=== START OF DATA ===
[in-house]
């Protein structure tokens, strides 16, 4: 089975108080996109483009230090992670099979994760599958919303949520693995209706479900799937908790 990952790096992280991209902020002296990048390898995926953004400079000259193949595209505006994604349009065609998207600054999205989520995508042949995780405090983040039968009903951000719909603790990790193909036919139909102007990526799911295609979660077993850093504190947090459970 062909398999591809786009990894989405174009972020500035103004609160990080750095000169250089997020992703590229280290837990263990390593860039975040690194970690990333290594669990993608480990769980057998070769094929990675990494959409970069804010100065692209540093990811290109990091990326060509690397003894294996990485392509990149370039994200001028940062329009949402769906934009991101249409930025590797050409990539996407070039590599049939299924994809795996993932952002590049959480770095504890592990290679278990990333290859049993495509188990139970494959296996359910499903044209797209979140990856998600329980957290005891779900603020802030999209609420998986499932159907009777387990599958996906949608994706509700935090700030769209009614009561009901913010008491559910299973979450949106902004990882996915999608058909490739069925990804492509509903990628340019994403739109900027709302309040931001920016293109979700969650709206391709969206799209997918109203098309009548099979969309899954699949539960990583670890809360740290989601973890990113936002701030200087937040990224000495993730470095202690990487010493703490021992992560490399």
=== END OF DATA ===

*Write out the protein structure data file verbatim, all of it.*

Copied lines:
[in-house]
């Protein structure tokens, strides 16, 4: 089975108080996109483009230090992670099979994760599958919303949520693995209706479900799937908790 990952790096992280991209902020002296990048390898995926953004400079000259193949595209505006994604349009065609998207600054999205989520995508042949995780405090983040039968009903951000719909603790990790193909036919139909102007990526799911295609979660077993850093504190947090459970 062909398999591809786009990894989405174009972020500035103004609160990080750095000169250089997020992703590229280290837990263990390593860039975040690194970690990333290594669990993608480990769980057998070769094929990675990494959409970069804010100065692209540093990811290109990091990326060509690397003894294996990485392509990149370039994200001028940062329009949402769906934009991101249409930025590797050409990539996407070039590599049939299924994809795996993932952002590049959480770095504890592990290679278990990333290859049993495509188990139970494959296996359910499903044209797209979140990856998600329980957290005891779900603020802030999209609420998986499932159907009777387990599958996906949608994706509700935090700030769209009614009561009901913010008491559910299973979450949106902004990882996915999608058909490739069925990804492509509903990628340019994403739109900027709302309040931001920016293109979700969650709206391709969206799209997918109203098309009548099979969309899954699949539960990583670890809360740290989601973890990113936002701030200087937040990224000495993730470095202690990487010493703490021992992560490399």